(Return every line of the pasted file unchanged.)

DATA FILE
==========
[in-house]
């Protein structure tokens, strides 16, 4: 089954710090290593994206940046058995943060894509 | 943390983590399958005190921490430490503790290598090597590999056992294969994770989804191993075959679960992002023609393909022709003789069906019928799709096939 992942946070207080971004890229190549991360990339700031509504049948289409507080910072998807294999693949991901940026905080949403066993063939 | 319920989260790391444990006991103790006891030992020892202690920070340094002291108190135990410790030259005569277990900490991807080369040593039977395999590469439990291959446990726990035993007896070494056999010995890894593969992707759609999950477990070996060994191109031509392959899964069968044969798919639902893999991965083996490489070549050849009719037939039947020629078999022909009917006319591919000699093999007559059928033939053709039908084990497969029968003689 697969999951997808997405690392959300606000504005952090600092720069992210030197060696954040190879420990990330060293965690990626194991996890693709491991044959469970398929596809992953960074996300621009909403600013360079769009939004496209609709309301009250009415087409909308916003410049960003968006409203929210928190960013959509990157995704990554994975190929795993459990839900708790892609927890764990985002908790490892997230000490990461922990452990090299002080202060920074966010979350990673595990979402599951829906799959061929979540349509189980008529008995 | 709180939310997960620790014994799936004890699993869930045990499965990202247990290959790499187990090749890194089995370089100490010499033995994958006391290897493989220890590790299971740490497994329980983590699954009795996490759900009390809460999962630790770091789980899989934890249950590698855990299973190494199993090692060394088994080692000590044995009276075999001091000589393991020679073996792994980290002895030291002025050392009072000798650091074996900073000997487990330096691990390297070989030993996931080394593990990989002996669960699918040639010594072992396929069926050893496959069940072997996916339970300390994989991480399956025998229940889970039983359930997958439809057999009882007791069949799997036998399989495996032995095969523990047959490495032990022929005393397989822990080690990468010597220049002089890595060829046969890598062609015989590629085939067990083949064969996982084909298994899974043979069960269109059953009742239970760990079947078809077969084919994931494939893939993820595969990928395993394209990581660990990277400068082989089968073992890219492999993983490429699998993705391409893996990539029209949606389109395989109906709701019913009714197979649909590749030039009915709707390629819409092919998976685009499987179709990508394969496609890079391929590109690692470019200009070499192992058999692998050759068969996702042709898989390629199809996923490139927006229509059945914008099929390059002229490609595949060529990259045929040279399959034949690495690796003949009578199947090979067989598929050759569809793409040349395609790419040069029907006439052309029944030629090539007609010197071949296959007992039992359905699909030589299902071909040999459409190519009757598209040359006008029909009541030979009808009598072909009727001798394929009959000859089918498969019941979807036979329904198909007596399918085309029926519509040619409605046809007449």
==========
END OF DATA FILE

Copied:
[in-house]
């Protein structure tokens, strides 16, 4: 089954710090290593994206940046058995943060894509 | 943390983590399958005190921490430490503790290598090597590999056992294969994770989804191993075959679960992002023609393909022709003789069906019928799709096939 992942946070207080971004890229190549991360990339700031509504049948289409507080910072998807294999693949991901940026905080949403066993063939 | 319920989260790391444990006991103790006891030992020892202690920070340094002291108190135990410790030259005569277990900490991807080369040593039977395999590469439990291959446990726990035993007896070494056999010995890894593969992707759609999950477990070996060994191109031509392959899964069968044969798919639902893999991965083996490489070549050849009719037939039947020629078999022909009917006319591919000699093999007559059928033939053709039908084990497969029968003689 697969999951997808997405690392959300606000504005952090600092720069992210030197060696954040190879420990990330060293965690990626194991996890693709491991044959469970398929596809992953960074996300621009909403600013360079769009939004496209609709309301009250009415087409909308916003410049960003968006409203929210928190960013959509990157995704990554994975190929795993459990839900708790892609927890764990985002908790490892997230000490990461922990452990090299002080202060920074966010979350990673595990979402599951829906799959061929979540349509189980008529008995 | 709180939310997960620790014994799936004890699993869930045990499965990202247990290959790499187990090749890194089995370089100490010499033995994958006391290897493989220890590790299971740490497994329980983590699954009795996490759900009390809460999962630790770091789980899989934890249950590698855990299973190494199993090692060394088994080692000590044995009276075999001091000589393991020679073996792994980290002895030291002025050392009072000798650091074996900073000997487990330096691990390297070989030993996931080394593990990989002996669960699918040639010594072992396929069926050893496959069940072997996916339970300390994989991480399956025998229940889970039983359930997958439809057999009882007791069949799997036998399989495996032995095969523990047959490495032990022929005393397989822990080690990468010597220049002089890595060829046969890598062609015989590629085939067990083949064969996982084909298994899974043979069960269109059953009742239970760990079947078809077969084919994931494939893939993820595969990928395993394209990581660990990277400068082989089968073992890219492999993983490429699998993705391409893996990539029209949606389109395989109906709701019913009714197979649909590749030039009915709707390629819409092919998976685009499987179709990508394969496609890079391929590109690692470019200009070499192992058999692998050759068969996702042709898989390629199809996923490139927006229509059945914008099929390059002229490609595949060529990259045929040279399959034949690495690796003949009578199947090979067989598929050759569809793409040349395609790419040069029907006439052309029944030629090539007609010197071949296959007992039992359905699909030589299902071909040999459409190519009757598209040359006008029909009541030979009808009598072909009727001798394929009959000859089918498969019941979807036979329904198909007596399918085309029926519509040619409605046809007449």